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'They're in limbo' | Debate over extending the eviction moratorium continues

Some argue the bill working it's way through the legislature right now is not enough, other say it's time for the moratorium to end.

SACRAMENTO, Calif. — The state’s eviction moratorium is set to end on Friday, but there’s a bill being fast-tracked in the legislature that would extend the protections until June 30 for those who have applied for rent relief but haven’t gotten it yet. 

There was a small protest at the steps of the Capitol Wednesday by a group that said the bill does not go far enough. 

“As a mom having to look her kids in the eyes and tell them, 'Hey, we're sleeping on the streets tonight,' literally is probably the worst feeling a mom could feel,” said Ilene Toney, a Sacramento mother who knows the struggle of being evicted. 

Toney said it took her a year to find housing after that because of the eviction notice on her record. 

“I know what it's like to go through the system, so I help as many people as I can that come to my doorstep,” she said. 

She volunteers with the Alliance of Californians for Community Empowerment. The group held the event on the steps of the Capitol Wednesday, calling for the state to extend the eviction moratorium. 

Event organizer Jovana Fajardo said It’s more than just finances that make it hard to get help. 

“A lot of the low-income families don't have computers...,” Fajardo said. 

Assembly Bill 2179 is swiftly moving through the process this week. It would extend the protections until June for all those who already applied for rent relief that are still waiting for their checks. It's a lengthy line.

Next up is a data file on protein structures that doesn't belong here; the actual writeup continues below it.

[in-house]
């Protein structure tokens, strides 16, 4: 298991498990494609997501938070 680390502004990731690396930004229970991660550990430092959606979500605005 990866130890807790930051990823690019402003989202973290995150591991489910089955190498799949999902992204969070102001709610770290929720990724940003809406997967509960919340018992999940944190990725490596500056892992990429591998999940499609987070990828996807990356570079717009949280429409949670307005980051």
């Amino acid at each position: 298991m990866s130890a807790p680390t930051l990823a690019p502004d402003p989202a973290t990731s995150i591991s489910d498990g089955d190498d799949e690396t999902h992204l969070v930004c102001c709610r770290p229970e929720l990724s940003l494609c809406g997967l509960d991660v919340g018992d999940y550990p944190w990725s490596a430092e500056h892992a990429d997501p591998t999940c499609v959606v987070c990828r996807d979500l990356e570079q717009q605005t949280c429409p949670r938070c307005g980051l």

“A lot of people haven't applied, or they've been denied or they're in limbo,” Fajardo said. 

The rent relief website for Sacramento is telling landlords that their tenants with eviction notices will be prioritized to get the money.  

“They're telling you that there isn't that much money, they're not sure everyone's gonna get funding and there's a waitlist," she said, "But if you start the eviction, you'll get more urgency.”

Fajardo's issue doesn’t stop there.  

Like Senator Scott Wiener and Phil Ting who are opposing the bill, ACCE says if passed, it will override some local protections put in place. 

“We want to at least allow our local municipalities to take care of what they're seeing on the ground, the people who are sleeping on the streets, and address it locally," Alliance of California for Community Empowerment (ACCE) spokesperson Luis Fernando Anguiano Quiroz said. 

The bill will be heard on the Senate floor Thursday. 

People have until Thursday night to apply for rent relief in order to avoid being evicted if the bill passes. 

However, the California Rental Housing Association president said on Friday that landlords can’t keep forfeiting rent and that enough is enough. 


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